RAF Acaster Malbis, situated between the villages of Acaster Malbis and Acaster Selby, was commissioned in 1942. Originally it was a grass airfield used by the No 601 Squadron Auxiliary Air Force from 6 January 1942 until April of that year. They flew American Bell P39 Airacobra fighter planes. From 6 April 1942 until the beginning of 1943 No 15 Pilots Advanced Flying Unit was established here to train recently qualified pilots to convert to twin-engine aeroplanes using the Airspeed Oxford aircraft.
On 25 January 1943 the airfield was reconstructed into a full size 'Class A’ bomber station, with three concrete runways, steel hangars and new administration buildings. Initially the airfield was used as a relief landing ground for heavy bombers stationed at Rufforth and Marston Moor. From November 1944, No 4 Aircrew School took over for pilots, navigators, and air gunners to complete their ground training whilst waiting for a posting to a squadron. In 1945 there were between 200 and 300 RAF personnel living on the camp.
After the end of the war, RAF Acaster Malbis was home to No 91 MU (Maintenance Unit) who were responsible for the storage and disposal of vast amounts of ammunition. This function was not complete until well into the 1950s. RAF Acaster Malbis was decommissioned in 1963 and the land sold by public auction. It resumed operations as a private airfield in the mid-1970s until the mid-1980s. Large parts of the runways have since been dug up and the buildings have fallen into disuse with many being demolished, although one hangar and the control tower still remain.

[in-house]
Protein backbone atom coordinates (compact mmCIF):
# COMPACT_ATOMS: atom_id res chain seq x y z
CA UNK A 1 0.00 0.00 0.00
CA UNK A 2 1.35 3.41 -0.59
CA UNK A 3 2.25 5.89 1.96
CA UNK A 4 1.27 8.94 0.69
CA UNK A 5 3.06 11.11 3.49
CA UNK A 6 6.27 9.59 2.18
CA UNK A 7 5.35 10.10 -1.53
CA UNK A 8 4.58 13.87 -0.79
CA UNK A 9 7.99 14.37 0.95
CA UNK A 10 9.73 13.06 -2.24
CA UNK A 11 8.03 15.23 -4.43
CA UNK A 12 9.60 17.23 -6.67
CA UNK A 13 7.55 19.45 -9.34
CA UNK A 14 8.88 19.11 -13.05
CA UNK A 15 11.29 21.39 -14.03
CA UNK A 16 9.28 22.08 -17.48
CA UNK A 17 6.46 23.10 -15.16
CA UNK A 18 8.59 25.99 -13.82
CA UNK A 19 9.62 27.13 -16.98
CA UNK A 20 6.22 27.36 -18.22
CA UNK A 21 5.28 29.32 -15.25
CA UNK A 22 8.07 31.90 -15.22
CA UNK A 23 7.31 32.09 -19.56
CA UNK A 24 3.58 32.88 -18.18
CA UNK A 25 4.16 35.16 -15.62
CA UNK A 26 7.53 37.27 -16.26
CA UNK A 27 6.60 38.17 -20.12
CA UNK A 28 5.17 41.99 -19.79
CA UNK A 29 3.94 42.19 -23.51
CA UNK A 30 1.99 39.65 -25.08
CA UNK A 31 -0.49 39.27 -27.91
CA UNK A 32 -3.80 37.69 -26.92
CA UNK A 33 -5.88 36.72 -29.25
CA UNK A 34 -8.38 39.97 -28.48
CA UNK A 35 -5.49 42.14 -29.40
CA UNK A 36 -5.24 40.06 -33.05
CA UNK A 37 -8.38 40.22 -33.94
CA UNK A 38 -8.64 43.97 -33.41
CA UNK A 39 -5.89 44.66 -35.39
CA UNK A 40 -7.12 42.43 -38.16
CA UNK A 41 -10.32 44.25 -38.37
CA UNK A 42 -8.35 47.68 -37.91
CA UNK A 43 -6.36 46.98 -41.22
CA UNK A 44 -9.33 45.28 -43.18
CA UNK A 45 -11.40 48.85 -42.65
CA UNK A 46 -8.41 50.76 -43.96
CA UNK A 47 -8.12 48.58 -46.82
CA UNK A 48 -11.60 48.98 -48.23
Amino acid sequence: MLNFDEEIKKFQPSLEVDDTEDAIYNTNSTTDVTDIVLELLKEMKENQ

Acaster Malbis lies in the Bishopthorpe Ward of the Unitary Authority of the City of York. It forms part of the UK Parliamentary Constituency of York Outer and EU Constituency of Yorkshire & Humberside. As of 2011 the Ward is represented by Councillor John Gavin, a member of the local Conservative Party.
In 1848 the population of the village was recorded as 322, just under half of the whole population of the parish of the same name. By 1881 this had fallen to 230. According to the 2001 census the parish had a population of 578, which rose to 669 by the time of the 2011 UK Census.
There are few amenities in the village save for the 17th-century public house, The Ship Inn. This Inn features in the book, The Girl with the Red Suspenders by Barbara Whitehead. The inn reopened in May 2009 after nine months of major refurbishment, following serious flooding when the River Ouse burst its banks.
The owners of the inn have reported a number of ghostly incidents.
The village is in the Secondary School catchment area for Fulford School in York.
There are two churches in the village. Holy Trinity Church, the Church of England parish church, stands on the site of the original Norman Church. In 1360 the estates of the Malbysse family passed into the hands of the Fairfax family, who pulled the old church down. The church stands a little way out of the village on the road to Bishopthorpe.
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- The haunted Ship Inn and other ghosts of Acaster Malbis